Tuesday, March 15, 2005


No sure things(?)

Just like every member of Adam's fallen race, I have my weaknesses, and I don't mean just one or two little ones. Nope, I've got some whoppers, and one of the biggest has been a desire for The Sure Thing. Before undertaking a course of action, I want to know that I have a excellent chance of success. Otherwise, I figure, why bother making the effort if it's not going to work out? If my name had been Christopher Columbus, I never would have got on that boat to the Indies: "What if I run into a storm? What if I run aground on some uncharted isle? What if I die of disease on the way?" Left to my own druthers, I sincerely doubt whether I would have taken the risk.

However, I'm happy to report that by God's grace I've been learning a clue or two these last few years. One clue is that God gives me only one thing of which I can be certain: his infallable Word, the Scriptures. It is in the Scriptures that he has revealed everything that I need to know for my pilgrim journey here on earth. The other clue is that within the bounds of Scripture, he leaves me free. This means that when I go shopping for a car, I'm free to choose between a Ferrari, Porsche, or even a Toyota. :-) On one hand I am bound to obey his Law (summarized in the 10 Commandments), but on the other hand I am free to do whatever is lawful: whatever will not lead me or my neighbor into sin.

This insight is extraordinarily liberating in a way, but it's also rather scary, because it introduces a substantial amount of uncertainty to my day-to-day life. As a young Christian, to alleviate this uncertainty I sought after prophetic "words" from God to give me specific guidance regarding this or that. Regrettably, many of these "words" contradicted one another, and the only ones that came to pass served to draw me deeper into seeking to know what I am not to know, and thus further away from the Scriptures. Since I've come to understand that our sole source of God-given revelation is the Scriptures alone, I also see that seeking after additional revelation is an affront to God, not least because it reveals a heart that doesn't trust him to do what is best for me.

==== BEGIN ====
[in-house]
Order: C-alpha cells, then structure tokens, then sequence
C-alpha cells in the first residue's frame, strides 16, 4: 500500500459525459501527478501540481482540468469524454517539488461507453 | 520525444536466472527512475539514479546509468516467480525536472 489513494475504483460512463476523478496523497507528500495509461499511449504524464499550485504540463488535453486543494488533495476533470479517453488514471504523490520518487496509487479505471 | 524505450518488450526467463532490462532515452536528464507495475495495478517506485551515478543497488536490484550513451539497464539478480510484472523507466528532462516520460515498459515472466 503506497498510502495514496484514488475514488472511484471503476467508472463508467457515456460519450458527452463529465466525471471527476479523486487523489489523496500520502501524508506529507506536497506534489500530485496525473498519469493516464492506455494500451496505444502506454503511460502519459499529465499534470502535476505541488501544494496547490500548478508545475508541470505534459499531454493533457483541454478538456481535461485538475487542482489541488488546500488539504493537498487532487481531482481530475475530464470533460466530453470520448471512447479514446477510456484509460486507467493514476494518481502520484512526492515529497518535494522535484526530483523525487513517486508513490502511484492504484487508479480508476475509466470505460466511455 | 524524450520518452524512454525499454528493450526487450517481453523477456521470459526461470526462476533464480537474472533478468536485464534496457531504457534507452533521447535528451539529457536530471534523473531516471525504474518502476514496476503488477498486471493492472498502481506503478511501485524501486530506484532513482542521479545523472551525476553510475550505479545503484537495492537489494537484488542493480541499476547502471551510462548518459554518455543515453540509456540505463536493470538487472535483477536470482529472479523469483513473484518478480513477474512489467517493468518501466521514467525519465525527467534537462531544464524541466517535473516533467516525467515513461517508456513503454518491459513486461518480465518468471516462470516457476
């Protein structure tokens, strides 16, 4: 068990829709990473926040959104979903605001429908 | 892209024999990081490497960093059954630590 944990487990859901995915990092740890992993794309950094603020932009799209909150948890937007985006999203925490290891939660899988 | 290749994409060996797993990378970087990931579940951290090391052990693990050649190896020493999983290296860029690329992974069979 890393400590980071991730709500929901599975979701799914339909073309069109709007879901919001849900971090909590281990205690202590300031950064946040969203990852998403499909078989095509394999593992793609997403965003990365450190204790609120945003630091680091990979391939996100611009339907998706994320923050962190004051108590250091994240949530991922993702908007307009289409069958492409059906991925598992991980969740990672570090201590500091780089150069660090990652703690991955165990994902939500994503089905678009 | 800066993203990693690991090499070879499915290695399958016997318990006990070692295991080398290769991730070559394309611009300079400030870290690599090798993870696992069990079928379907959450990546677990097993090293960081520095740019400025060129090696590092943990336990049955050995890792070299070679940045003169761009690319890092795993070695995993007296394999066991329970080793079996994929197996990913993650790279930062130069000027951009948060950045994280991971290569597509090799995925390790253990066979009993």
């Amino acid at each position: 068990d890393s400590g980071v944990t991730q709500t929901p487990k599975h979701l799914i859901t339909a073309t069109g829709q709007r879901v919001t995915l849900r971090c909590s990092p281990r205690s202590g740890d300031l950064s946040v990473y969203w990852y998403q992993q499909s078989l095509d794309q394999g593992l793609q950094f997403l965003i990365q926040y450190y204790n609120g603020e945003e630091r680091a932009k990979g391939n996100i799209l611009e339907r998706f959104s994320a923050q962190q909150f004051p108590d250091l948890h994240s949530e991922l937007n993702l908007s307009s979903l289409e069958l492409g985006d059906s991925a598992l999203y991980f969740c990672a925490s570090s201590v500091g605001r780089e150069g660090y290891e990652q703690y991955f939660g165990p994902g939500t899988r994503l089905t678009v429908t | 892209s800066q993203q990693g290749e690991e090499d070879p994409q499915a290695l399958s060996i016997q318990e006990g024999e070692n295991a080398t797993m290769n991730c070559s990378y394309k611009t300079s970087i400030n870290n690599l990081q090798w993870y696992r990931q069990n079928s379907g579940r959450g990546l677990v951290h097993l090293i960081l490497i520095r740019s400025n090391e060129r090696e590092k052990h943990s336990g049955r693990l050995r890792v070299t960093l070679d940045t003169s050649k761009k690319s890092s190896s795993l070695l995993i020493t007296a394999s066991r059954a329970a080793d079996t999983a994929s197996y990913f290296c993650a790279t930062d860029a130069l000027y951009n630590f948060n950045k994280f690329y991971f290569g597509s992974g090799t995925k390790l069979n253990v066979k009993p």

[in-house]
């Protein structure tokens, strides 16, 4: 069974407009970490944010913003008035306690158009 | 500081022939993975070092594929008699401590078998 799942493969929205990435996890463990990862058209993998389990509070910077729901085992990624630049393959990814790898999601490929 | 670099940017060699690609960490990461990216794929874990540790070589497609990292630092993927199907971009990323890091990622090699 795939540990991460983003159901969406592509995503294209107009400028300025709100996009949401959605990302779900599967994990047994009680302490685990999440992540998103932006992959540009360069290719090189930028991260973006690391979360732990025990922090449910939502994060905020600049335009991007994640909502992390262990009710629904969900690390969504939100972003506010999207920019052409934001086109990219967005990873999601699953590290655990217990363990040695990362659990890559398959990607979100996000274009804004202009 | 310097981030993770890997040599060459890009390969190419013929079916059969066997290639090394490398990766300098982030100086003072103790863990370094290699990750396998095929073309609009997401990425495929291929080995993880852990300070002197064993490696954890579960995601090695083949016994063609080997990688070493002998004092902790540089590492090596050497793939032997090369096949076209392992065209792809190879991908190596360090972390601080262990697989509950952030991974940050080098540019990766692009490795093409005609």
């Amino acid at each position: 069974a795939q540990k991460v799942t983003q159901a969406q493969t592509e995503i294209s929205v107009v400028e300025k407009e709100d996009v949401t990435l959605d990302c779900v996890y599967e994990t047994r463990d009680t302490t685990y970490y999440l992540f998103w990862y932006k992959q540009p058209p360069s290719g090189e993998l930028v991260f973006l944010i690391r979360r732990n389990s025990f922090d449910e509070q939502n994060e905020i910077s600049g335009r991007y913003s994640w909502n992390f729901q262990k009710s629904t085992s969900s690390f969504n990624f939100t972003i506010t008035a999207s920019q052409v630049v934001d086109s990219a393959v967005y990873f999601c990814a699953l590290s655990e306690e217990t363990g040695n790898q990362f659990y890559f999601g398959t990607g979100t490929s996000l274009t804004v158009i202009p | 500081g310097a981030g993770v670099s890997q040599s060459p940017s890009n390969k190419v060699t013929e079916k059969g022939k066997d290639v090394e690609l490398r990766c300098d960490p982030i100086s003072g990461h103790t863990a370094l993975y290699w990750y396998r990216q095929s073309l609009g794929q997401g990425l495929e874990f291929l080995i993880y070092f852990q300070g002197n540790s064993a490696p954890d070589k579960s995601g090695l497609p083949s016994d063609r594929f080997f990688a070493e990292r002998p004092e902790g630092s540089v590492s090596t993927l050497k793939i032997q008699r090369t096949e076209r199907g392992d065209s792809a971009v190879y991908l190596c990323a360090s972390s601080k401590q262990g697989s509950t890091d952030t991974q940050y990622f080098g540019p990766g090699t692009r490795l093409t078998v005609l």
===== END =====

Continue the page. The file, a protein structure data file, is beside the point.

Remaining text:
So, what shall I do? How shall I make decisions and plans in a way that honors God? In this way: by undertaking, in faith and with prayer, any course of action that I wish so long as it is Biblical. As for whether or not I will accomplish what I wish to accomplish, I must leave that up to the Lord, trusting him to work all things together for my ultimate good, for the only sure thing I've got is his good and precious promises. People and circumstances will disappoint me, but I can be assured that God will always honor and keep his Word.

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